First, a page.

The food alchemists in Korea have many years and lots of resources to tweak products towards a kind of perfection that the Korean market demands with the byproduct that Asia as a whole likes South Korea as much as it dislikes Japan and distrusts China and especially its food. It creates a perfect storm for instant foods that recreate the sensation and feeling of the real thing. In this case, Gomtang, is a dish that takes days to make, involving the boiling of oxtail and bones for days resulting in a rich and hearty stock that is seasoned only with a dash of salt and chopped green onions. The boiling over days leaves your house smelling like a glue factory and it’s largely outsourced to restaurants that specialize in gomtang or sulungtang (alt word, basically same thing) like Gam Mi Ok in midtown Manhattan, where the soup is kept going round the clock for decades in giant cauldrons, served with simple flour noodles of vermicelli gauge. The Gomtang package noodle pictured above claims to give you the same taste. And it does. I made a batch for lunch for my family using these packs, and I did add sliced round cuts that I dipped in the soup to brown and quickly put aside for adding to the final dish. The soup, which is a bit salty like every package ramen dish, looks and tastes just like a decent gomtang. The beef that I added gives it a few added globules of beef fat which only adds to the authenticity. Add chopped green onions and for a moment, you are sitting on 32nd Street in Manhattan on a cold day savoring your gomtang.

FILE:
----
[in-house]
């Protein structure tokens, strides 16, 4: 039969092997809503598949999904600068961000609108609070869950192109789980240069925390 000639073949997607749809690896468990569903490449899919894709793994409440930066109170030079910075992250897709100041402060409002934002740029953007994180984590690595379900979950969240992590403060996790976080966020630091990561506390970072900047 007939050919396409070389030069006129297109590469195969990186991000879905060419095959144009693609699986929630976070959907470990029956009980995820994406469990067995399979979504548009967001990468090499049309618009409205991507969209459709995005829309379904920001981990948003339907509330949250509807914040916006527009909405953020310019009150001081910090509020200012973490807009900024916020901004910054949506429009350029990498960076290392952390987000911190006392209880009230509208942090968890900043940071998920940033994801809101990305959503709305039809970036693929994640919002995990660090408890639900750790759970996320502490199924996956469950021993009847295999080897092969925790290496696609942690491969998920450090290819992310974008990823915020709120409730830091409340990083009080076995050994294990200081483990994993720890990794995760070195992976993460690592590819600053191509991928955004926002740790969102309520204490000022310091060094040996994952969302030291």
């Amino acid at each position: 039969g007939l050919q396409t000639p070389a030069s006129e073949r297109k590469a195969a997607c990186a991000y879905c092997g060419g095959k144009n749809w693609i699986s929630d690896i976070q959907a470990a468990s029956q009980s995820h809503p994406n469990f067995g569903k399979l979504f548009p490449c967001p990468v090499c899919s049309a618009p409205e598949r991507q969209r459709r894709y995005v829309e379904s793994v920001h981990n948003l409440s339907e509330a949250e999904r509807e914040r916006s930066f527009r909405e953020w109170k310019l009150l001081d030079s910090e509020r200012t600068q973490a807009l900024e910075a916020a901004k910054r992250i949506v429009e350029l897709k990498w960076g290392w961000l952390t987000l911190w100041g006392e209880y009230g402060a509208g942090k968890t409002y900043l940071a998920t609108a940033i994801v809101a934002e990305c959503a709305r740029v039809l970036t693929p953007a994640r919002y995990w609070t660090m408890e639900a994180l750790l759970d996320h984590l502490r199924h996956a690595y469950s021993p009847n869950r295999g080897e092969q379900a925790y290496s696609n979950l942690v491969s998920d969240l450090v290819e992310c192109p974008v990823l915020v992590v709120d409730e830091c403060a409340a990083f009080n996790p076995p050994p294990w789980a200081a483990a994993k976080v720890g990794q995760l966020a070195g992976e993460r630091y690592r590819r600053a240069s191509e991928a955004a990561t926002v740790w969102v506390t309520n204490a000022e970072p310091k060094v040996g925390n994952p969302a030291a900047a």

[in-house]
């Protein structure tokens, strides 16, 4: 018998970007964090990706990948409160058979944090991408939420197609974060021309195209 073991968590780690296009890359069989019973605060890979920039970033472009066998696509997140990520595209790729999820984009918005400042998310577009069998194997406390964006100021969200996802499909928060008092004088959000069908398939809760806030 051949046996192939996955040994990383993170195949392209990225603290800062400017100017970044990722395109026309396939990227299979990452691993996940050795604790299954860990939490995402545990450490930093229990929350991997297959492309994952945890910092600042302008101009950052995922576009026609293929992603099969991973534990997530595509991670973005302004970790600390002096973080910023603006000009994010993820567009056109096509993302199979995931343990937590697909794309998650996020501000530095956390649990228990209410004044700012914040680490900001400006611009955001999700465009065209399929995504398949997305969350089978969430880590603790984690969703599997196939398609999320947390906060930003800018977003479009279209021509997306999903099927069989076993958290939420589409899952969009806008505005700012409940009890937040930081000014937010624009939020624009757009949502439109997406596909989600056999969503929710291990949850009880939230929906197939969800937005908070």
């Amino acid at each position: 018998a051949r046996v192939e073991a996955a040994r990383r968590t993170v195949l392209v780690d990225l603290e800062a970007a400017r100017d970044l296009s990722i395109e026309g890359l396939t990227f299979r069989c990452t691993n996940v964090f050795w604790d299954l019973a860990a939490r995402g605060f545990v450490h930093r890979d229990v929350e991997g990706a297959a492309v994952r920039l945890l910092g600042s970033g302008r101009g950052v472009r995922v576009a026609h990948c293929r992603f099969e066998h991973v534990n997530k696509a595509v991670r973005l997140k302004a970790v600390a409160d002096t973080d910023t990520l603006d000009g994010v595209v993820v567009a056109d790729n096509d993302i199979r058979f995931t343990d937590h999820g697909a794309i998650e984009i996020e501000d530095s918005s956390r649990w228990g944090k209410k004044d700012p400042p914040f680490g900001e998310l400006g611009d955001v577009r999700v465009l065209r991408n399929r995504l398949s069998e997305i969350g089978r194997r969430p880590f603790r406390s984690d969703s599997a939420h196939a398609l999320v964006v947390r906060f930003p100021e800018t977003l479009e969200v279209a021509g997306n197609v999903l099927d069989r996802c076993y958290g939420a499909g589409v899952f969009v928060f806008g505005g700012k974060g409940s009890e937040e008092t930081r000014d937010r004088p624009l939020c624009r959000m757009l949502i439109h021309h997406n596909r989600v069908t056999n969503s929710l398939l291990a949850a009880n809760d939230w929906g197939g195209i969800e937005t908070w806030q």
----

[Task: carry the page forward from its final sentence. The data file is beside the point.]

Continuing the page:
I do have to add that while it tastes good up front, there are missing flavor notes that give it away as not completely authentic. There is a flavor and soup texture added by the solubilized connective tissues of oxtail that leaves a sticky residue on your palate and makes the beef flavor linger -this is missing. Also, I would avoid drinking up the soup as it is a lot of unnecessary sodium to add to your diet. As a carrier and sauce for the noodles and added beef, it is perfect on a cold fall day, and I recommend it in moderation.